Nevertheless, many of the MSS which we have which omit the Comma were produced in an area that had been a hotbed for the Arian heresy. So it’s not unlikely that some copyists may been grinding their heretical axes. Once they established the omission, later copyists would have unknowingly perpetuated the omission.
Finally, one scholar asks a very insightful question, “If the Comma was a spurious addition to the text, why didn’t the Arian opponents of the Carthaginian council jump all over the council’s use of a verse that was known to be spuriously or recently added?”4 Taking all this together, there is good, sound reasoning to take this phrase as authentic Scripture, and it should be clear that the omission of it in some manuscripts shouldn’t be a cause for concern.
Now, to the real substance of this text. John has just asserted that if you believe that Jesus is the Christ, you are born of God. This section answers the likely objection, “Oh, yeah, says who?” The ground of your salvation is in the divine witness of the Triune God. The Three-in-One bears a united witness that those who believe that Jesus is the Christ are indeed born again.
John states that Jesus came by water & blood. There are two reasons this statement is made. The first is that it is a typological fulfillment, and the second is that this typological fulfillment refutes the Rival-Christ which Cerinthus was teaching. The priests of the OT were to wash in water before carrying out the sacrifices of blood. The assurance of cleansing and atonement in the Levitical system was only through water & blood. Christ’s death on the cross, which John alone of the Evangelists notes, brought forth a healing stream of blood & water (Jn. 19:34). But the other reason John makes this statement has to do with toppling the false Christ of Cerinthus. The false teacher said that the divinity of Christ came upon the man Jesus at his baptism and left him at the cross. John is asserting that Christ’s full life and death were necessary for your assurance of salvation.
So John comforts us with the testimony which the Spirit of truth speaks to those who would cast themselves wholly upon the mercy of Christ Jesus for their salvation. In heaven above, a three-in-one witness testifies that those who have believed that Jesus is the Christ are born of God; while on earth beneath, the Spirit along with the water & blood (encompassing all of Christ’s mediatorial work on our behalf) are added in witness.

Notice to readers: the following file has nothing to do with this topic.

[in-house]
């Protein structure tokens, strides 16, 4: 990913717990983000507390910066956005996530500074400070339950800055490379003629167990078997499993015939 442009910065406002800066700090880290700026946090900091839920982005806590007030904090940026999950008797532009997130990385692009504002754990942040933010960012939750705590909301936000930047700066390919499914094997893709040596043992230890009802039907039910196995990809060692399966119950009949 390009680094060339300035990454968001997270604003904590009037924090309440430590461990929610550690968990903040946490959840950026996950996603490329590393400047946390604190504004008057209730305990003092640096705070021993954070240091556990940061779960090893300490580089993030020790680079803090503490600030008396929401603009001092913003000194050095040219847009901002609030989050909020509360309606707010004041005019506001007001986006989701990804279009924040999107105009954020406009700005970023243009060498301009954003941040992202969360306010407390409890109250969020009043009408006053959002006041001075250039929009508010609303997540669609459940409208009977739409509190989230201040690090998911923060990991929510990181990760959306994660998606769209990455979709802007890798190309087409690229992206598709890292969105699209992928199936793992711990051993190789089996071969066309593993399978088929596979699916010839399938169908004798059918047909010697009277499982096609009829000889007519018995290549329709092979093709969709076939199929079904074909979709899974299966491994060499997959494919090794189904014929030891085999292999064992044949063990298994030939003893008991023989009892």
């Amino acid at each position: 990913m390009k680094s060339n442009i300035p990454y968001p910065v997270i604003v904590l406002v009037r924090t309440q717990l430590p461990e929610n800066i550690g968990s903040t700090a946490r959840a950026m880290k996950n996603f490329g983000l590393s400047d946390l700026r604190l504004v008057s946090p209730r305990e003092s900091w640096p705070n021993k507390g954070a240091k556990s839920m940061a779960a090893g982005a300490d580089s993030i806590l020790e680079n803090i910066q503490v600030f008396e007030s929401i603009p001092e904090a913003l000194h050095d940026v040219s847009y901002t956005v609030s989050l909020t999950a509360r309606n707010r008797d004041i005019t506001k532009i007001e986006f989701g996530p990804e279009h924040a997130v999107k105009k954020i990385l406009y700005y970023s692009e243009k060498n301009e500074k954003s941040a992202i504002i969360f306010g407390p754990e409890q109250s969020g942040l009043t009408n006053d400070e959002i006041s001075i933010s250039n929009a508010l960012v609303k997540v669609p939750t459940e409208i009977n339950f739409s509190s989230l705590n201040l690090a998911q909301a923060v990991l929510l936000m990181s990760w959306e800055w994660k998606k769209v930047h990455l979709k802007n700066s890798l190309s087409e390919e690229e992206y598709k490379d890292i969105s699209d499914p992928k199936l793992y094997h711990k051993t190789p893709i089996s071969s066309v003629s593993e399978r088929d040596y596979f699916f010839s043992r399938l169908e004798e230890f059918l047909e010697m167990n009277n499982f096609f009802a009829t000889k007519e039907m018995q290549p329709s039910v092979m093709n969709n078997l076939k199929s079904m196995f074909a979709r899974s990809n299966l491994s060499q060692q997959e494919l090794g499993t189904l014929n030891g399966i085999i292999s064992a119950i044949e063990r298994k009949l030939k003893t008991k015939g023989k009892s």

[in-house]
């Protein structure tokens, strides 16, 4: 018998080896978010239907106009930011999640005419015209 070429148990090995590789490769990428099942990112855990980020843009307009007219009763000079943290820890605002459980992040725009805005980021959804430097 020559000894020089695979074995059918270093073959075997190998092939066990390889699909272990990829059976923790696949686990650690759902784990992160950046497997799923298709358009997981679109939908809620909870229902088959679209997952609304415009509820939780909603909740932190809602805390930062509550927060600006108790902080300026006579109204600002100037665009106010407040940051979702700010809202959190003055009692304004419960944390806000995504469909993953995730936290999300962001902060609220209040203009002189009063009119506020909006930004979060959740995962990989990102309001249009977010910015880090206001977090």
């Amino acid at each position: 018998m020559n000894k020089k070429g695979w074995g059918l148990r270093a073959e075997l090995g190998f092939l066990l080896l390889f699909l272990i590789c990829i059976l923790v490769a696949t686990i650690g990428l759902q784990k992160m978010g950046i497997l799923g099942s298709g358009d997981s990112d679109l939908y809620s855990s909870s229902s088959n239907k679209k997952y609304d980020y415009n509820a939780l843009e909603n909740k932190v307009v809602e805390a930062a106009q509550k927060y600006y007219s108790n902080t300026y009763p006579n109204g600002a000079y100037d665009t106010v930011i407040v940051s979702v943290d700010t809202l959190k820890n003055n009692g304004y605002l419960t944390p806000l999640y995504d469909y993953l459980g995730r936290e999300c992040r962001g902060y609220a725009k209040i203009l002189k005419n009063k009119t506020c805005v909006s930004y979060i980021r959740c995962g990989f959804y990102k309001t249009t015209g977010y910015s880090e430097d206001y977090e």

The Father, Son, and Spirit bear witness to this truth. The Spirit dwelling within, along with the tokens of Jesus’ earthly ministry are sufficient witnesses to assuage any fear that you are not welcomed into the fellowship of the triune God. Indeed, by two or three witnesses shall every word be established (Mt. 18:16). When it comes to your salvation in Christ, the triune God above, the indwelling Spirit, and the earthly ministry of Jesus Christ all tell you the same thing: “If you believe that Jesus is the Christ, you are born of God.”
To put it short and sweet, you can rest at ease, for you belong to Christ. Christ has won you. Christ has saved you. The triune God says, “Come.” And the Spirit of Christ, who dwells within you says, “Amen (Cf. Rev. 22:17).” And so, the summons to you is this: “Come and welcome to Jesus Christ.”
1 John Calvin takes the view that the Comma is the true reading. (Cf. Calvin, Jean. Calvins Commentaries. Vol. XXII. Grand Rapids, MI: Baker Books, 1999. Pg. 257.)
2 Church history (book VII). CHURCH FATHERS: Church History, Book VII (Socrates Scholasticus). (n.d.). Retrieved April 12, 2023, from https://www.newadvent.org/fathers/26017.htm
3 “Prologue Canonical Epistles.” Accessed April 12, 2023. https://faithsaves.net/wp-content/uploads/2014/04/Prologue-Canonical-Epistles.pdf.
4 “A Defense of the Johannine Comma.” Accessed April 12, 2023. http://www.verhoevenmarc.be/PDF/Comma-Johanneum-Defence.pdf.
- 1 John 5:20-21 | We Know
- 1 John 5:16-19 | The Sin Unto Death
- 1 John 5:13-15 | Big Prayers
- 1 John 5:9-12 | God on the Stand
- 1 John 5:6-8 | The Threefold Witness
- 1 John 5:1-5 | Swept Up Into Victory
- 1 John 4:17-21 | Bold Sons & Fearful Slaves
- 1 John 4:11-16 | The Offensive Love of God
- 1 John 4:7-10 | God is Love
- 1 John 4:4-6 | Overcoming Swarms of Devils